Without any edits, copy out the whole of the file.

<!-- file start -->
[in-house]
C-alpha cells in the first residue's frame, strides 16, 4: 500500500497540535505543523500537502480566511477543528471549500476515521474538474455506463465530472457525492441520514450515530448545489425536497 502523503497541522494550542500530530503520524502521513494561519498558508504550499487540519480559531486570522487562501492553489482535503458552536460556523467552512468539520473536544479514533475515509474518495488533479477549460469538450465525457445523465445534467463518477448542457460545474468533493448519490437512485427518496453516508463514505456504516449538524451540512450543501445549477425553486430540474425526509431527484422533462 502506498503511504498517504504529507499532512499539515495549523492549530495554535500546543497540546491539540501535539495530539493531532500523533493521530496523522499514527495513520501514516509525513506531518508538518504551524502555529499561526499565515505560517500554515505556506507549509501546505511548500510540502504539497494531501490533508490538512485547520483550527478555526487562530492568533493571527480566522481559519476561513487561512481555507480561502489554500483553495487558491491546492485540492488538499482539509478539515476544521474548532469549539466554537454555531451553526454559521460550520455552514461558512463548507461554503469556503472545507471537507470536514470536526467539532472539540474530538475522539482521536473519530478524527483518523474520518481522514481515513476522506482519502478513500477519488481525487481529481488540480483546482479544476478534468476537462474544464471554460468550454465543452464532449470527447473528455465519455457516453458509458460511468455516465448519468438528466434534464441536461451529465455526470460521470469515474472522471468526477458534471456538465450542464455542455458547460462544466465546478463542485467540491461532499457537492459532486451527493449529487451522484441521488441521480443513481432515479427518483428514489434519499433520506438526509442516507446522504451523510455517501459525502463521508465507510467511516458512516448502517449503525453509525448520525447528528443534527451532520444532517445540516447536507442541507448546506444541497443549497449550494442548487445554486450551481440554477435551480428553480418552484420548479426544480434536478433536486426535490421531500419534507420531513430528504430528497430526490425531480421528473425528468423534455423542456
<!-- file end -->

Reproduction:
[in-house]
C-alpha cells in the first residue's frame, strides 16, 4: 500500500497540535505543523500537502480566511477543528471549500476515521474538474455506463465530472457525492441520514450515530448545489425536497 502523503497541522494550542500530530503520524502521513494561519498558508504550499487540519480559531486570522487562501492553489482535503458552536460556523467552512468539520473536544479514533475515509474518495488533479477549460469538450465525457445523465445534467463518477448542457460545474468533493448519490437512485427518496453516508463514505456504516449538524451540512450543501445549477425553486430540474425526509431527484422533462 502506498503511504498517504504529507499532512499539515495549523492549530495554535500546543497540546491539540501535539495530539493531532500523533493521530496523522499514527495513520501514516509525513506531518508538518504551524502555529499561526499565515505560517500554515505556506507549509501546505511548500510540502504539497494531501490533508490538512485547520483550527478555526487562530492568533493571527480566522481559519476561513487561512481555507480561502489554500483553495487558491491546492485540492488538499482539509478539515476544521474548532469549539466554537454555531451553526454559521460550520455552514461558512463548507461554503469556503472545507471537507470536514470536526467539532472539540474530538475522539482521536473519530478524527483518523474520518481522514481515513476522506482519502478513500477519488481525487481529481488540480483546482479544476478534468476537462474544464471554460468550454465543452464532449470527447473528455465519455457516453458509458460511468455516465448519468438528466434534464441536461451529465455526470460521470469515474472522471468526477458534471456538465450542464455542455458547460462544466465546478463542485467540491461532499457537492459532486451527493449529487451522484441521488441521480443513481432515479427518483428514489434519499433520506438526509442516507446522504451523510455517501459525502463521508465507510467511516458512516448502517449503525453509525448520525447528528443534527451532520444532517445540516447536507442541507448546506444541497443549497449550494442548487445554486450551481440554477435551480428553480418552484420548479426544480434536478433536486426535490421531500419534507420531513430528504430528497430526490425531480421528473425528468423534455423542456